If you have old, unpaid debts, you may be safe from a lawsuit to collect debt if the debt collector waited too long to file a lawsuit. Every state has enacted its own statute of limitations, requiring any lawsuit be filed in court within a set time frame.
But the rules vary widely depending on the type of debt you have and where you live.
What is the statute of limitation for debt collection?
In the vast majority of states, the statute of limitations period on credit card debts is between three and 10 years; in some states, the period is longer, according to the U.S. Federal Trade Commission (FTC). The exact period of time will depend on your specific state law.
The statute of limitations for non-credit card debts will also vary on a state-by-state level. It will also depend on circumstances of the debt. For example, the statute of limitations for debt stemming from a written contract will often be different from one related to an oral contract.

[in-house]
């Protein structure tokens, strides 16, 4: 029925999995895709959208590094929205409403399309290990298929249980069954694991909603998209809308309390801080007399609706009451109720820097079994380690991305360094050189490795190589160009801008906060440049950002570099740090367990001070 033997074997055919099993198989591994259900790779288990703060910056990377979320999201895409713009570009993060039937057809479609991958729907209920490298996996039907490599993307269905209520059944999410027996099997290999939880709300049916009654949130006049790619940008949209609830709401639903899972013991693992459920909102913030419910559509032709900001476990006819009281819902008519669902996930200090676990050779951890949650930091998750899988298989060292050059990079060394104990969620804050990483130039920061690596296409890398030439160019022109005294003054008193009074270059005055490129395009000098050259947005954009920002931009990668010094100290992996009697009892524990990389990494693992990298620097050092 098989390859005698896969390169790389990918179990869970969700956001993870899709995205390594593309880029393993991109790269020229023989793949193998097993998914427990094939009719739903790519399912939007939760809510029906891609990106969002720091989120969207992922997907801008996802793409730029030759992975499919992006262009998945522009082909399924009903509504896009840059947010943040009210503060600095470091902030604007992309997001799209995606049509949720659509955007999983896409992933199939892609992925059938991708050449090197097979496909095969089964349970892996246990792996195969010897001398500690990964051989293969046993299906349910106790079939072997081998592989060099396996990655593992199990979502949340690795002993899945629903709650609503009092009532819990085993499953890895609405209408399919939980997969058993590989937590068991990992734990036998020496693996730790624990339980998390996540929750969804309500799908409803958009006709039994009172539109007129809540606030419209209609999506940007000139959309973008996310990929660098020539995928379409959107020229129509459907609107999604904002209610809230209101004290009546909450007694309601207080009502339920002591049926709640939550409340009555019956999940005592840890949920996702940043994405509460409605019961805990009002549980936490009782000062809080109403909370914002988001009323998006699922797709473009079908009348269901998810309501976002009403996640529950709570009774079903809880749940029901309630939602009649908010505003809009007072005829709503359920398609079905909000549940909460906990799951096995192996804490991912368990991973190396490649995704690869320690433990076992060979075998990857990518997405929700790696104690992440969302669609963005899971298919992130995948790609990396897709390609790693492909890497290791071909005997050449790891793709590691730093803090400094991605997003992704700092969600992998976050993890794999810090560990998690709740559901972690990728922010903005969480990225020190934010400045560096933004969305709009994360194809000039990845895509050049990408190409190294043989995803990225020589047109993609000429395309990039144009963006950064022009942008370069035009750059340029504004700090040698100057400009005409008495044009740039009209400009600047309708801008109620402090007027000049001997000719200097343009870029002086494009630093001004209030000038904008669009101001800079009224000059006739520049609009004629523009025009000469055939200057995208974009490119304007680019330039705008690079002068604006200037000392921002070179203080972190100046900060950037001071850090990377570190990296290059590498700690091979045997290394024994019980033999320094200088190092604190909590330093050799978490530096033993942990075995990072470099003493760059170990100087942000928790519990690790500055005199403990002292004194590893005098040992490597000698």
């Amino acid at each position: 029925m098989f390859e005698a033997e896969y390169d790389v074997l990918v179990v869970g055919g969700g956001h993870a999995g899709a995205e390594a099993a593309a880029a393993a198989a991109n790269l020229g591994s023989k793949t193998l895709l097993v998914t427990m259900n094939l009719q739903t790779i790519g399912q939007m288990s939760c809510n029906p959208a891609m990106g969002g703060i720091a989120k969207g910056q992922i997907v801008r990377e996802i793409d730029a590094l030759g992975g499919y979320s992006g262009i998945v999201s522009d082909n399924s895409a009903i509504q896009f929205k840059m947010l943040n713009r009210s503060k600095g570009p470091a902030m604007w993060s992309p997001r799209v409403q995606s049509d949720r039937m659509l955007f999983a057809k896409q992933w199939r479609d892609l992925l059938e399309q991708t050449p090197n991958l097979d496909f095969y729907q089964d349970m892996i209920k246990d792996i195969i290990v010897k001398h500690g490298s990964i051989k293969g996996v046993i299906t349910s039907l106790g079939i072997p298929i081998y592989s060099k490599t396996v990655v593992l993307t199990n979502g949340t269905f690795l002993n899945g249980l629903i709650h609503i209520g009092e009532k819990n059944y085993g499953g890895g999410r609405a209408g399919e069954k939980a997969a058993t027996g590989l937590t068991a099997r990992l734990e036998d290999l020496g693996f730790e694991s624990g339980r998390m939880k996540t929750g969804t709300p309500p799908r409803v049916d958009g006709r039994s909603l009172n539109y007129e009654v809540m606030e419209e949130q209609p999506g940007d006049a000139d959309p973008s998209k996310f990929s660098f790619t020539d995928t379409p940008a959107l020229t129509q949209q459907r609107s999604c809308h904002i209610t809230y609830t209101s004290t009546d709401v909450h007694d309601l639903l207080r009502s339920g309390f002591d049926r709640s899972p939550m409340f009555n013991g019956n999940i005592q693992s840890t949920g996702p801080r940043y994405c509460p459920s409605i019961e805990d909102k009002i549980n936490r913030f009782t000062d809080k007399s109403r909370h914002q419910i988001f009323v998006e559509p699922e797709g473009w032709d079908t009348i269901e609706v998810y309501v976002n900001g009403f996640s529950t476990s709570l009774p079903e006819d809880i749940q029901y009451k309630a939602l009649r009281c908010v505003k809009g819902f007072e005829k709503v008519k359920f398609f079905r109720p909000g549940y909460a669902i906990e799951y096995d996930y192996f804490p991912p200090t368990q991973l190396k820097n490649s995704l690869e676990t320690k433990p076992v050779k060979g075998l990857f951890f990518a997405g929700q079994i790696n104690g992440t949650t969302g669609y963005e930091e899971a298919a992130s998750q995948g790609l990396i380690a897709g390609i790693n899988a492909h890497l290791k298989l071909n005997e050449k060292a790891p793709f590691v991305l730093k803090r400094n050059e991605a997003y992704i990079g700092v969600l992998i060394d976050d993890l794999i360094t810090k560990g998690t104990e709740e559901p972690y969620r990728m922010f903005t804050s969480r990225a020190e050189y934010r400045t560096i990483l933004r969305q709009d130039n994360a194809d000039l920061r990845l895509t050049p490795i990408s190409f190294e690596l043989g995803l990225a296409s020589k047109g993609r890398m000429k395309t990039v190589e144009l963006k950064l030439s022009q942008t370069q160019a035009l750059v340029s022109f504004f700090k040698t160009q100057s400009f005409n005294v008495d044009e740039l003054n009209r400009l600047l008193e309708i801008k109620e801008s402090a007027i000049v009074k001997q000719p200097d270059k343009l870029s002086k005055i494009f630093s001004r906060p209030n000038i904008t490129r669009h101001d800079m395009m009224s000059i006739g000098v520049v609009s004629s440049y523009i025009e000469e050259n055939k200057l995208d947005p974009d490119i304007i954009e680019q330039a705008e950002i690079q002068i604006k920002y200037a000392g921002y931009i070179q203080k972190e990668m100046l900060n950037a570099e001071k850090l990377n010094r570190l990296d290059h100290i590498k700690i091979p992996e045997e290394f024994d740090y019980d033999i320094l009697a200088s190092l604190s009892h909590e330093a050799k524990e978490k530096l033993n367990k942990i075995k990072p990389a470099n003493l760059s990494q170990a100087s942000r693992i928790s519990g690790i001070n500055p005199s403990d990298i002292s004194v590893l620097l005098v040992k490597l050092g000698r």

What happens with time-barred debts?
If a debt collector sues you to collect a time-barred debt, you can have the suit dismissed by letting the court or judge know the debt is, indeed, time-barred, according to the FTC.
Debt doesn't go away just because it goes beyond a time threshold. The statute of limitations does not prevent debt collectors from attempting to collect on debts; they just can't successfully collect the debts via a lawsuit.
Even if the debt is time-barred, don't ignore the court notices. In many states, it's up to the defendant to show that the debt is time-barred under the statute of limitations. That means if you fail to show up to court and explain the debt is time-barred, you could end up losing the case.
How to handle time-barred debt is up to you:
A debtor-creditor lawyer can help you navigate your situation and chart a course for handling your time-barred debts.